“When compared to a matched natural history cohort, individuals with Duchenne who received SRP-9001 are performing better on the NSAA or showing stabilization of NSAA scores where we would expect to see a decline. The functional results from Study 103, as early as 6 months following treatment, provide additional confidence in our ability to confirm a treatment effect with SRP-9001 as we advance our pivotal Phase 3 trial,” said Louise Rodino-Klapac, Ph.D., executive vice president and chief scientific officer, Sarepta. “Given our experience with the AAVrh74 vector in more than 80 individuals with Duchenne and limb-girdle muscular dystrophy, we are very encouraged by the sustained and meaningful clinical results and consistency of the safety profile of SRP-9001.”
The safety and tolerability profile of SRP-9001 is similar to past reports. Across all three studies, treatment-related adverse events (TRAEs) generally occurred within 90 days of treatment and subsequently resolved. No clinically relevant complement activation was observed in any of the studies. The most common treatment-related adverse event was vomiting, generally within the first week post-infusion. Increases in liver enzymes were transient and responsive to steroids. In Study 9001-103, safety data were consistent with data from previous studies of SRP-9001 (101 and 102). There was one immune-mediated myositis serious adverse event in Cohort 2 specific to the participant’s mutation; participant received treatment including plasmapheresis and has since returned to pre-event function.
About the SRP-9001 Clinical Development Program
The SRP-9001 clinical development program currently consists of four studies:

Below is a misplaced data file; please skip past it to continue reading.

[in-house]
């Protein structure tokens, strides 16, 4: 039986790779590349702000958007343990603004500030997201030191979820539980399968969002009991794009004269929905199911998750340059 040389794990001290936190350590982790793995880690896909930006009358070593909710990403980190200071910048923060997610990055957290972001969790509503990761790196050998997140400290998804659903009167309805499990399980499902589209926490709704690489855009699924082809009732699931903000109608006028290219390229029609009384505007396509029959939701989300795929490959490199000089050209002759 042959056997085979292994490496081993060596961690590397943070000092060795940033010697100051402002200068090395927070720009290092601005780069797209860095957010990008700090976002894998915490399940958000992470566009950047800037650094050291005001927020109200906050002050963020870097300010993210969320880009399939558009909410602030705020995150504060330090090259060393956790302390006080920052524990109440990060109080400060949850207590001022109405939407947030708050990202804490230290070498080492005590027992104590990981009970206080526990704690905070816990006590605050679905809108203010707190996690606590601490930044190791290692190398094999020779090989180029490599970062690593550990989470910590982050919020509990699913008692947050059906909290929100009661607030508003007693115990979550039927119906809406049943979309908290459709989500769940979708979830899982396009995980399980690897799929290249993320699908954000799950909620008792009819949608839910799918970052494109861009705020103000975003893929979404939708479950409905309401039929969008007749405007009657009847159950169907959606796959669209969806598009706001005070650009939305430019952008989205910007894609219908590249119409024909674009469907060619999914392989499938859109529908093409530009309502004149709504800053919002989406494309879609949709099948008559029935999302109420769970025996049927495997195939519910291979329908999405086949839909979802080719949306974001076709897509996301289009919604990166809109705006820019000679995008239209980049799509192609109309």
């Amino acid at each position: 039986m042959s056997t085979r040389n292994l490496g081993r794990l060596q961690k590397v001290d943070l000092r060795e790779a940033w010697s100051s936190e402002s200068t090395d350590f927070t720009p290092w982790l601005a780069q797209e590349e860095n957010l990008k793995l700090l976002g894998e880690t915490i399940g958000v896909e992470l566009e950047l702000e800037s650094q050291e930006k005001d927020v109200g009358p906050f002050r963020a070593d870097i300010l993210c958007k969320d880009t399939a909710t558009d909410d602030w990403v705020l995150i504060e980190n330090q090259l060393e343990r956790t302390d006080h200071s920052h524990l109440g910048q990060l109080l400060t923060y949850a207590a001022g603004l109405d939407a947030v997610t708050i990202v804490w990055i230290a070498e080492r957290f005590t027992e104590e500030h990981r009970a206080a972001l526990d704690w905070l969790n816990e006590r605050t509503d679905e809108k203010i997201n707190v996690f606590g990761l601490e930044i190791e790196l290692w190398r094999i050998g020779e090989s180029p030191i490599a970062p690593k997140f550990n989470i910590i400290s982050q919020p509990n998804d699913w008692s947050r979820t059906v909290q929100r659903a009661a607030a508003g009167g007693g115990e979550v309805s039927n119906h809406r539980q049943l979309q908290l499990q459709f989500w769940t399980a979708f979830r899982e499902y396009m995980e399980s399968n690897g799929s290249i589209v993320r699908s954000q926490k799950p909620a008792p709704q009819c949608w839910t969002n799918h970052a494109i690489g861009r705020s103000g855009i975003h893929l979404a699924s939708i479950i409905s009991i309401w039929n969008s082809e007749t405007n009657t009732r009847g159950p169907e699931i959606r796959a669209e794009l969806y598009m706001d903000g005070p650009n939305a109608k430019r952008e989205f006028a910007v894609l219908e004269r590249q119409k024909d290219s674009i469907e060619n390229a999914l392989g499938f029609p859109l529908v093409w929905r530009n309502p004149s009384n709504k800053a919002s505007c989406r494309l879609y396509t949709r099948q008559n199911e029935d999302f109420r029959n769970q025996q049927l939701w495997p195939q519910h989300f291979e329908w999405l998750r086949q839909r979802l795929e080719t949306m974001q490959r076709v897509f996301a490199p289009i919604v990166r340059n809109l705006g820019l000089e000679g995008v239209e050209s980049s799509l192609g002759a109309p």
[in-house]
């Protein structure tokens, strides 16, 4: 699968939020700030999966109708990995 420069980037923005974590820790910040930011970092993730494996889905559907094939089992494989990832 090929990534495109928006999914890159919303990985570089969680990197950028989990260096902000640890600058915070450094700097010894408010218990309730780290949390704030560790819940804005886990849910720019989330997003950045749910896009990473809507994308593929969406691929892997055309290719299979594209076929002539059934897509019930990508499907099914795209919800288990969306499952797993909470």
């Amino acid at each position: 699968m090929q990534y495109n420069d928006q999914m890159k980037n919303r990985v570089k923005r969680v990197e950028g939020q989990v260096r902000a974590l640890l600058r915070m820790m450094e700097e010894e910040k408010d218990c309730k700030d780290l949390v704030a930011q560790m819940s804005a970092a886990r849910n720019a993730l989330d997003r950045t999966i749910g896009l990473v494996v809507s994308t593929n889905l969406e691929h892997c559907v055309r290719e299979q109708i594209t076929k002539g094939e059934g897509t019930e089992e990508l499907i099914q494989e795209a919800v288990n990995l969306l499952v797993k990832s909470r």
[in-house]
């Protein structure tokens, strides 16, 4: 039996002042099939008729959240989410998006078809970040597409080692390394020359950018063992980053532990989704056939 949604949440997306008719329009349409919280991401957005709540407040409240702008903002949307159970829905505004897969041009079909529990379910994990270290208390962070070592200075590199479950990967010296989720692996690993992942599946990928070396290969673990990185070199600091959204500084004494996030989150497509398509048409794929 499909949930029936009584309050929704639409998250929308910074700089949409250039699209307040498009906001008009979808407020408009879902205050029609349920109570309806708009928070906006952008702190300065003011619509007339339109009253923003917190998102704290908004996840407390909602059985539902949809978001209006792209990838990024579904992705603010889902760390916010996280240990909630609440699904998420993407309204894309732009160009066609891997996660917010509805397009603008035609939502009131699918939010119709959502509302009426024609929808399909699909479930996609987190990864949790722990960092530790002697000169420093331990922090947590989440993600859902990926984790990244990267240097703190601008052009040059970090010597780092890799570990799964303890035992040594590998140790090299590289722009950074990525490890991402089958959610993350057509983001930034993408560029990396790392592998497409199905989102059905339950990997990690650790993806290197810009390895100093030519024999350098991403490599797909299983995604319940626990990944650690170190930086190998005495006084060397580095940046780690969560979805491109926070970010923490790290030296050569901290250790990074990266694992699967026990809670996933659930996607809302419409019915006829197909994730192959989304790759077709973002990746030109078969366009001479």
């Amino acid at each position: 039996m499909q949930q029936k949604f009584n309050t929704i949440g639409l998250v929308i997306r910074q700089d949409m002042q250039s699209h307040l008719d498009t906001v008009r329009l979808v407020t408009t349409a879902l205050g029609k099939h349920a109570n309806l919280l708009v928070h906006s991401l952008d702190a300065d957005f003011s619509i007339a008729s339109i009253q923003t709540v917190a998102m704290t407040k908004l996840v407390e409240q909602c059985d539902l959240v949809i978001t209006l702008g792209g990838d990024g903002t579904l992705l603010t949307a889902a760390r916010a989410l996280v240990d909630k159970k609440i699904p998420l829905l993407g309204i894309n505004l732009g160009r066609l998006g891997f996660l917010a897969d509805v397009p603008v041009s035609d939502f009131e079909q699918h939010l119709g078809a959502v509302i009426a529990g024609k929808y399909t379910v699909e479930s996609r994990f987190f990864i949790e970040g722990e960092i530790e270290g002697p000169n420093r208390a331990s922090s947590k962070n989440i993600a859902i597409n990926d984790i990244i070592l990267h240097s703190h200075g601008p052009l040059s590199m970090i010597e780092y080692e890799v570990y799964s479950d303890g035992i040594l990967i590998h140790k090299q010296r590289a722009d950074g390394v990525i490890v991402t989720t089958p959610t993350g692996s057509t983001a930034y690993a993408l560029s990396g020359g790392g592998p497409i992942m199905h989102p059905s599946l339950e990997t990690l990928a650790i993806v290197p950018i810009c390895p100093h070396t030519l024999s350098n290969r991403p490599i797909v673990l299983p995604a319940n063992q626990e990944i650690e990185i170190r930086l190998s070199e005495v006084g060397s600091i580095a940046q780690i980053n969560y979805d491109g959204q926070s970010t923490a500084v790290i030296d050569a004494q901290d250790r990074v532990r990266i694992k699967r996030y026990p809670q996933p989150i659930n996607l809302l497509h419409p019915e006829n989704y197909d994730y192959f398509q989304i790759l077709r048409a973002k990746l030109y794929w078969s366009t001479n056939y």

- EMBARK, Study SRP-9001-301: a global, randomized, double-blind, placebo-controlled clinical trial of commercially representative SRP-9001 material in 120 participants with Duchenne muscular dystrophy between the ages of 4 to 7. The primary endpoint will assess the change in NSAA total score from baseline to week 52 compared to placebo.
Key features of EMBARK include stratification of participants by age and baseline NSAA, with a minimum of 50 percent of patients ages 4 to 5 enrolled. Inclusion criteria include a stable daily dose of oral corticosteroids for at least 12 weeks before screening and rAAVrh74 antibody titers of less than 1:400. Participants with mutations between or including exons 1-17 or mutations fully contained within exon 45 (inclusive) are not eligible.
Secondary endpoints include the number of skills gained or improved at week 52 as measured by NSAA, the quantity of micro-dystrophin protein expression at week 12 (Part 1) as measured by western blot, timed function tests and safety. In Part 1, results from the treatment and placebo groups are compared through 52 weeks following treatment. In Part 2, the study remains blinded to investigators and participants while all participants in the placebo group cross over to active treatment and all participants are followed for another 52 weeks while safety and efficacy continue to be evaluated.
- ENDEAVOR, Study SRP-9001-103(Study 103): an open-label clinical trial of SRP-9001 that has enrolled 32 participants with Duchenne muscular dystrophy, with 20 participants ages 4 to 7 and expanded cohorts that include older ambulant and non-ambulant individuals. Study 103 uses commercially representative SRP-9001 material and the primary endpoint is the change from baseline in the quantity of micro-dystrophin protein expression measured by western blot at 12 weeks. Secondary outcome measures include change from baseline in micro-dystrophin expression fiber intensity as measured by immuno-fluorescence and micro-dystrophin expression measured by IF percent dystrophin positive fibers at 12 weeks. Exploratory endpoints include the change in vector genome copies per nucleus, NSAA and certain timed functional tests. Including the initial 12-week period, patients will be followed for a total of five years.